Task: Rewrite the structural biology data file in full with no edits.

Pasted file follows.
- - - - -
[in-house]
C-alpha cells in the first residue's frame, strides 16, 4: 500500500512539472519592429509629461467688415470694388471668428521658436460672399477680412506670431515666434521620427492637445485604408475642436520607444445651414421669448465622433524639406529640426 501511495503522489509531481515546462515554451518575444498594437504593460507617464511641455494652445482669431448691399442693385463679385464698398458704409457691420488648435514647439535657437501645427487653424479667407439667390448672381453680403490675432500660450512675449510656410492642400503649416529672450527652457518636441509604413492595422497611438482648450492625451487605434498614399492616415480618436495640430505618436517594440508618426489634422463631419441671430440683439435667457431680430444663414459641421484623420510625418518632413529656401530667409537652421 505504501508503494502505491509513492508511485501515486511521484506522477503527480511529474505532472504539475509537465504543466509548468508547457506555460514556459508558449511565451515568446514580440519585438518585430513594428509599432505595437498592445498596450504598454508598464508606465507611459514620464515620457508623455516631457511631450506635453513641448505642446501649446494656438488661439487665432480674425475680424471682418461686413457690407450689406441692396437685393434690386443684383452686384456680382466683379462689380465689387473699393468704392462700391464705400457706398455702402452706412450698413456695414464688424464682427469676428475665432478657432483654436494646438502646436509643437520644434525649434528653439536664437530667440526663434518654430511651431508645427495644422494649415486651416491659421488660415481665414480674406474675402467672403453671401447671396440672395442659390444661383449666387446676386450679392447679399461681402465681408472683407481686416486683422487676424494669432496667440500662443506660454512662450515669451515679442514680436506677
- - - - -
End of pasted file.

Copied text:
[in-house]
C-alpha cells in the first residue's frame, strides 16, 4: 500500500512539472519592429509629461467688415470694388471668428521658436460672399477680412506670431515666434521620427492637445485604408475642436520607444445651414421669448465622433524639406529640426 501511495503522489509531481515546462515554451518575444498594437504593460507617464511641455494652445482669431448691399442693385463679385464698398458704409457691420488648435514647439535657437501645427487653424479667407439667390448672381453680403490675432500660450512675449510656410492642400503649416529672450527652457518636441509604413492595422497611438482648450492625451487605434498614399492616415480618436495640430505618436517594440508618426489634422463631419441671430440683439435667457431680430444663414459641421484623420510625418518632413529656401530667409537652421 505504501508503494502505491509513492508511485501515486511521484506522477503527480511529474505532472504539475509537465504543466509548468508547457506555460514556459508558449511565451515568446514580440519585438518585430513594428509599432505595437498592445498596450504598454508598464508606465507611459514620464515620457508623455516631457511631450506635453513641448505642446501649446494656438488661439487665432480674425475680424471682418461686413457690407450689406441692396437685393434690386443684383452686384456680382466683379462689380465689387473699393468704392462700391464705400457706398455702402452706412450698413456695414464688424464682427469676428475665432478657432483654436494646438502646436509643437520644434525649434528653439536664437530667440526663434518654430511651431508645427495644422494649415486651416491659421488660415481665414480674406474675402467672403453671401447671396440672395442659390444661383449666387446676386450679392447679399461681402465681408472683407481686416486683422487676424494669432496667440500662443506660454512662450515669451515679442514680436506677